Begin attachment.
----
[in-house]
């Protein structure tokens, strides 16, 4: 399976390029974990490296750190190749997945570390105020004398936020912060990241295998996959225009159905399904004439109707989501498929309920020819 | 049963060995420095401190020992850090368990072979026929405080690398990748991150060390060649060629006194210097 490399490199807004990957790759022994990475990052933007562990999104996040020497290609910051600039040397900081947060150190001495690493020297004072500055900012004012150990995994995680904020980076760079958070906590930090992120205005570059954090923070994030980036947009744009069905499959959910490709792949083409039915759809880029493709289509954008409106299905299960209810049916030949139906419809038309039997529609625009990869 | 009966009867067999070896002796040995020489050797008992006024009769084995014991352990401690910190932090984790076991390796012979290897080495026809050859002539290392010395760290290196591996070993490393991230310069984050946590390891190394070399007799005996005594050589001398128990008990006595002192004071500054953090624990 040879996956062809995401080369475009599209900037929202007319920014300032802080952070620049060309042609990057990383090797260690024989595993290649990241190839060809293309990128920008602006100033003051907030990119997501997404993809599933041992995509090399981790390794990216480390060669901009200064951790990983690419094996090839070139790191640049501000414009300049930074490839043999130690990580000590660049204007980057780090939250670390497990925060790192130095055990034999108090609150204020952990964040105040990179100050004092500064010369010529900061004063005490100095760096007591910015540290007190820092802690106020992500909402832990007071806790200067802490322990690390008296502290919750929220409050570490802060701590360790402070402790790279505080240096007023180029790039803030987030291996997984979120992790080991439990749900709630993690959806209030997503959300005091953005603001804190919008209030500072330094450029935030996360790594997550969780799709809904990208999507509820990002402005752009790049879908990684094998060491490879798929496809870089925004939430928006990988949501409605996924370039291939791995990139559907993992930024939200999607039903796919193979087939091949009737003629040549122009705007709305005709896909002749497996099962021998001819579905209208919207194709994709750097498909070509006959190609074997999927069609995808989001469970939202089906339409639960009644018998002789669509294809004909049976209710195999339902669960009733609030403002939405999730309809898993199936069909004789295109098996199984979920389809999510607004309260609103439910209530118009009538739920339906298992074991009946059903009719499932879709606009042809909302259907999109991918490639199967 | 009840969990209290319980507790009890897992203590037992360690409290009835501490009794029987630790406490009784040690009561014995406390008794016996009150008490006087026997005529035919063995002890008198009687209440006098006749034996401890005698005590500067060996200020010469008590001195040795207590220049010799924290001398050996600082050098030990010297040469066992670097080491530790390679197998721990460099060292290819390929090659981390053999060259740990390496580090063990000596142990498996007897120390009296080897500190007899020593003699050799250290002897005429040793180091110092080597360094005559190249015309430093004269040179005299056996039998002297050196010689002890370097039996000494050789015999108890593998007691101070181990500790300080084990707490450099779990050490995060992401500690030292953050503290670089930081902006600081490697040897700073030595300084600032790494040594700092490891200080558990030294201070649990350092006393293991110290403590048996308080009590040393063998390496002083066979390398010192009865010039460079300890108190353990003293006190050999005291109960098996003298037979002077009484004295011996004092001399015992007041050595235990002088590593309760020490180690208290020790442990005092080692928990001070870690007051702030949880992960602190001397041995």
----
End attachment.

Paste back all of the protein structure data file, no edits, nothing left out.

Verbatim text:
[in-house]
């Protein structure tokens, strides 16, 4: 399976390029974990490296750190190749997945570390105020004398936020912060990241295998996959225009159905399904004439109707989501498929309920020819 | 049963060995420095401190020992850090368990072979026929405080690398990748991150060390060649060629006194210097 490399490199807004990957790759022994990475990052933007562990999104996040020497290609910051600039040397900081947060150190001495690493020297004072500055900012004012150990995994995680904020980076760079958070906590930090992120205005570059954090923070994030980036947009744009069905499959959910490709792949083409039915759809880029493709289509954008409106299905299960209810049916030949139906419809038309039997529609625009990869 | 009966009867067999070896002796040995020489050797008992006024009769084995014991352990401690910190932090984790076991390796012979290897080495026809050859002539290392010395760290290196591996070993490393991230310069984050946590390891190394070399007799005996005594050589001398128990008990006595002192004071500054953090624990 040879996956062809995401080369475009599209900037929202007319920014300032802080952070620049060309042609990057990383090797260690024989595993290649990241190839060809293309990128920008602006100033003051907030990119997501997404993809599933041992995509090399981790390794990216480390060669901009200064951790990983690419094996090839070139790191640049501000414009300049930074490839043999130690990580000590660049204007980057780090939250670390497990925060790192130095055990034999108090609150204020952990964040105040990179100050004092500064010369010529900061004063005490100095760096007591910015540290007190820092802690106020992500909402832990007071806790200067802490322990690390008296502290919750929220409050570490802060701590360790402070402790790279505080240096007023180029790039803030987030291996997984979120992790080991439990749900709630993690959806209030997503959300005091953005603001804190919008209030500072330094450029935030996360790594997550969780799709809904990208999507509820990002402005752009790049879908990684094998060491490879798929496809870089925004939430928006990988949501409605996924370039291939791995990139559907993992930024939200999607039903796919193979087939091949009737003629040549122009705007709305005709896909002749497996099962021998001819579905209208919207194709994709750097498909070509006959190609074997999927069609995808989001469970939202089906339409639960009644018998002789669509294809004909049976209710195999339902669960009733609030403002939405999730309809898993199936069909004789295109098996199984979920389809999510607004309260609103439910209530118009009538739920339906298992074991009946059903009719499932879709606009042809909302259907999109991918490639199967 | 009840969990209290319980507790009890897992203590037992360690409290009835501490009794029987630790406490009784040690009561014995406390008794016996009150008490006087026997005529035919063995002890008198009687209440006098006749034996401890005698005590500067060996200020010469008590001195040795207590220049010799924290001398050996600082050098030990010297040469066992670097080491530790390679197998721990460099060292290819390929090659981390053999060259740990390496580090063990000596142990498996007897120390009296080897500190007899020593003699050799250290002897005429040793180091110092080597360094005559190249015309430093004269040179005299056996039998002297050196010689002890370097039996000494050789015999108890593998007691101070181990500790300080084990707490450099779990050490995060992401500690030292953050503290670089930081902006600081490697040897700073030595300084600032790494040594700092490891200080558990030294201070649990350092006393293991110290403590048996308080009590040393063998390496002083066979390398010192009865010039460079300890108190353990003293006190050999005291109960098996003298037979002077009484004295011996004092001399015992007041050595235990002088590593309760020490180690208290020790442990005092080692928990001070870690007051702030949880992960602190001397041995």